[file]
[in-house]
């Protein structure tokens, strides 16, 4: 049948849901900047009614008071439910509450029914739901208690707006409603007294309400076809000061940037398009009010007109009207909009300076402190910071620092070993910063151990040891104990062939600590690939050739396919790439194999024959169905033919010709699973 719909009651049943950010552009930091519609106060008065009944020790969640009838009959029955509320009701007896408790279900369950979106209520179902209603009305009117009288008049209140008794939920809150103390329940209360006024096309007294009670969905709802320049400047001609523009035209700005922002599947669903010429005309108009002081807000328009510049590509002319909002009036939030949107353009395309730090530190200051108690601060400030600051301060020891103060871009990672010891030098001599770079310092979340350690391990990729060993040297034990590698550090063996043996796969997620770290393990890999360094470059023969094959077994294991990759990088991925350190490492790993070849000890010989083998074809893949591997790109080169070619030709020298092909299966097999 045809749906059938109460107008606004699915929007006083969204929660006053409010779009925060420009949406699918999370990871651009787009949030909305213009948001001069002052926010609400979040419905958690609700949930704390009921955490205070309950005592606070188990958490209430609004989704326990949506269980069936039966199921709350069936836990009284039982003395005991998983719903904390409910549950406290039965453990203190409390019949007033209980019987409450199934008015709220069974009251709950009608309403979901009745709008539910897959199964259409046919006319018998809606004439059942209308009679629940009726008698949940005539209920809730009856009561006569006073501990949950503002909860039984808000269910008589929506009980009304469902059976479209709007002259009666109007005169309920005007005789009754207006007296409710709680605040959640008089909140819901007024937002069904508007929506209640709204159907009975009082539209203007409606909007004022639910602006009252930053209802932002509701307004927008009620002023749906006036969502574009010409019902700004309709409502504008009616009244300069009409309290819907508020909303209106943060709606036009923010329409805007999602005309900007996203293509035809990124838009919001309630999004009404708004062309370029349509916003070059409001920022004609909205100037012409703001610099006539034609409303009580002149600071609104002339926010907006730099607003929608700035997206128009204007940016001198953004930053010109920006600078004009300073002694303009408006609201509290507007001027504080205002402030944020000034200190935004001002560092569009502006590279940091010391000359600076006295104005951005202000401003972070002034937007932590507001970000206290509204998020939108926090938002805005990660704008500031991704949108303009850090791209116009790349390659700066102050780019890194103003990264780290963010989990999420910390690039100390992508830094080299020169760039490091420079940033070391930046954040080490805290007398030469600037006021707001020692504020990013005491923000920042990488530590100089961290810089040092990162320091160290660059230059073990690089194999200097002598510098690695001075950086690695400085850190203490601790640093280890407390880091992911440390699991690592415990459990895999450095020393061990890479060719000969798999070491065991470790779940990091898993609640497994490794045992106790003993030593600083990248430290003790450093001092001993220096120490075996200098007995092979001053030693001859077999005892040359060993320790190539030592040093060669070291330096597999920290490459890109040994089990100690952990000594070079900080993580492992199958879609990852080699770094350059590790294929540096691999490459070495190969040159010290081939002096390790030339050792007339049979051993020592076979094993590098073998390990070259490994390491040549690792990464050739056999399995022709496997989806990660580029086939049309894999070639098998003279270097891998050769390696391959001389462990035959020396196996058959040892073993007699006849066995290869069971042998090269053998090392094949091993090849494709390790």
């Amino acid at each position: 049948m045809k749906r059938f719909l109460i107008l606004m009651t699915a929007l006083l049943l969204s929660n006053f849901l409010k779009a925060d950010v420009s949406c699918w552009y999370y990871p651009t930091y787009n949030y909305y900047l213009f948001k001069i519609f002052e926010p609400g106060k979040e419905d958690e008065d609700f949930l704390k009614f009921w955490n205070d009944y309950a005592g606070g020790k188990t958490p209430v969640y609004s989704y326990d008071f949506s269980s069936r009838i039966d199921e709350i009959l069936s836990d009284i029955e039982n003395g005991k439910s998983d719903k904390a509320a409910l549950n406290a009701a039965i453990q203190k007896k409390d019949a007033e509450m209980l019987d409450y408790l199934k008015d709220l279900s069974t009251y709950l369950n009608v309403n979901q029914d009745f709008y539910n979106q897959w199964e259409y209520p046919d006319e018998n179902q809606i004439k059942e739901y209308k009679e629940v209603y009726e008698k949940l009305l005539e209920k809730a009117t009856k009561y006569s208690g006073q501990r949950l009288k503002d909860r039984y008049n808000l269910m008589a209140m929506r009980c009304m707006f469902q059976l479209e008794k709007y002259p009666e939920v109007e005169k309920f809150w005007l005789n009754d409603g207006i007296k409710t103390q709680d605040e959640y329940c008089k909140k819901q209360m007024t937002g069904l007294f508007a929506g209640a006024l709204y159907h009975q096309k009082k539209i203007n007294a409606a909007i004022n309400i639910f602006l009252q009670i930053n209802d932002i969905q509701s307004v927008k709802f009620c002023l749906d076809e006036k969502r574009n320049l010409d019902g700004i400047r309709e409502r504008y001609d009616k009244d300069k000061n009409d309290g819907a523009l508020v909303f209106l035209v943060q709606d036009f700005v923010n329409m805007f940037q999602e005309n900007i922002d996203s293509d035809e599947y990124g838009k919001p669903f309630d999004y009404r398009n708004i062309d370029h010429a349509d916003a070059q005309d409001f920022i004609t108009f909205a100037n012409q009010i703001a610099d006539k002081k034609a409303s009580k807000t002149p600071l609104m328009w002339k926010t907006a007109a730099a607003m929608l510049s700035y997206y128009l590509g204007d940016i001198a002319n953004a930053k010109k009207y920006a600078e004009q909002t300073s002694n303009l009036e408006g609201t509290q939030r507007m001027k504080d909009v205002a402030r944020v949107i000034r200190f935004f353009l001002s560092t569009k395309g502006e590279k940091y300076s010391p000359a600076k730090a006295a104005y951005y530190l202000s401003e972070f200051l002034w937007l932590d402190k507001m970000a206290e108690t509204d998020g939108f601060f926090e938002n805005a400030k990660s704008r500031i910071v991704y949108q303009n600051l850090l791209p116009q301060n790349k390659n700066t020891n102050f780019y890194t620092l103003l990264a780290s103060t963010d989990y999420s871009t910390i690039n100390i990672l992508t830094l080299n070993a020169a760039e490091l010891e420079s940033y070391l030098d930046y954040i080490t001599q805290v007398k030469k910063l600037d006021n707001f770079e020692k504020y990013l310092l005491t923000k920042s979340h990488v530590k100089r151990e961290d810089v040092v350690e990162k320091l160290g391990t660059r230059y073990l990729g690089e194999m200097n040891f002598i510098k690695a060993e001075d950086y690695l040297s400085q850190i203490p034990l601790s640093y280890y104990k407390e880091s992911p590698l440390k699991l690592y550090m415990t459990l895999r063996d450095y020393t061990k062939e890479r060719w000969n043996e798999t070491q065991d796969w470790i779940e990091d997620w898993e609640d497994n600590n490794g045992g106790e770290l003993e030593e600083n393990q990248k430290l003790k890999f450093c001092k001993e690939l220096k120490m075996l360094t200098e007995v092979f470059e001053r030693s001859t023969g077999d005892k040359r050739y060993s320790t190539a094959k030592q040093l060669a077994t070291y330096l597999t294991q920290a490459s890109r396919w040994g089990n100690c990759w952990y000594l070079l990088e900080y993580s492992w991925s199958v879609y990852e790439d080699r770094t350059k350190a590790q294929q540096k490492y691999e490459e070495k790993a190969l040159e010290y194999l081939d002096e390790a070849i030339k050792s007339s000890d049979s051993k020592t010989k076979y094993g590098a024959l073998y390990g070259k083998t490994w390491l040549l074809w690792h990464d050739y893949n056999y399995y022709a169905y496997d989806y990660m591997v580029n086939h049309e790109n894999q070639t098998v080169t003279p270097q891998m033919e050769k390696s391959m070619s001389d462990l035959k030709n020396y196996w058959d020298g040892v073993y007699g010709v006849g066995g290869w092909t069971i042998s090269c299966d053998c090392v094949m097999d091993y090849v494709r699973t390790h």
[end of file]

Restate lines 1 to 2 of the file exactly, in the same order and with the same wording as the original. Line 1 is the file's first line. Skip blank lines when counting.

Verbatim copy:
[in-house]
């Protein structure tokens, strides 16, 4: 049948849901900047009614008071439910509450029914739901208690707006409603007294309400076809000061940037398009009010007109009207909009300076402190910071620092070993910063151990040891104990062939600590690939050739396919790439194999024959169905033919010709699973 719909009651049943950010552009930091519609106060008065009944020790969640009838009959029955509320009701007896408790279900369950979106209520179902209603009305009117009288008049209140008794939920809150103390329940209360006024096309007294009670969905709802320049400047001609523009035209700005922002599947669903010429005309108009002081807000328009510049590509002319909002009036939030949107353009395309730090530190200051108690601060400030600051301060020891103060871009990672010891030098001599770079310092979340350690391990990729060993040297034990590698550090063996043996796969997620770290393990890999360094470059023969094959077994294991990759990088991925350190490492790993070849000890010989083998074809893949591997790109080169070619030709020298092909299966097999 045809749906059938109460107008606004699915929007006083969204929660006053409010779009925060420009949406699918999370990871651009787009949030909305213009948001001069002052926010609400979040419905958690609700949930704390009921955490205070309950005592606070188990958490209430609004989704326990949506269980069936039966199921709350069936836990009284039982003395005991998983719903904390409910549950406290039965453990203190409390019949007033209980019987409450199934008015709220069974009251709950009608309403979901009745709008539910897959199964259409046919006319018998809606004439059942209308009679629940009726008698949940005539209920809730009856009561006569006073501990949950503002909860039984808000269910008589929506009980009304469902059976479209709007002259009666109007005169309920005007005789009754207006007296409710709680605040959640008089909140819901007024937002069904508007929506209640709204159907009975009082539209203007409606909007004022639910602006009252930053209802932002509701307004927008009620002023749906006036969502574009010409019902700004309709409502504008009616009244300069009409309290819907508020909303209106943060709606036009923010329409805007999602005309900007996203293509035809990124838009919001309630999004009404708004062309370029349509916003070059409001920022004609909205100037012409703001610099006539034609409303009580002149600071609104002339926010907006730099607003929608700035997206128009204007940016001198953004930053010109920006600078004009300073002694303009408006609201509290507007001027504080205002402030944020000034200190935004001002560092569009502006590279940091010391000359600076006295104005951005202000401003972070002034937007932590507001970000206290509204998020939108926090938002805005990660704008500031991704949108303009850090791209116009790349390659700066102050780019890194103003990264780290963010989990999420910390690039100390992508830094080299020169760039490091420079940033070391930046954040080490805290007398030469600037006021707001020692504020990013005491923000920042990488530590100089961290810089040092990162320091160290660059230059073990690089194999200097002598510098690695001075950086690695400085850190203490601790640093280890407390880091992911440390699991690592415990459990895999450095020393061990890479060719000969798999070491065991470790779940990091898993609640497994490794045992106790003993030593600083990248430290003790450093001092001993220096120490075996200098007995092979001053030693001859077999005892040359060993320790190539030592040093060669070291330096597999920290490459890109040994089990100690952990000594070079900080993580492992199958879609990852080699770094350059590790294929540096691999490459070495190969040159010290081939002096390790030339050792007339049979051993020592076979094993590098073998390990070259490994390491040549690792990464050739056999399995022709496997989806990660580029086939049309894999070639098998003279270097891998050769390696391959001389462990035959020396196996058959040892073993007699006849066995290869069971042998090269053998090392094949091993090849494709390790």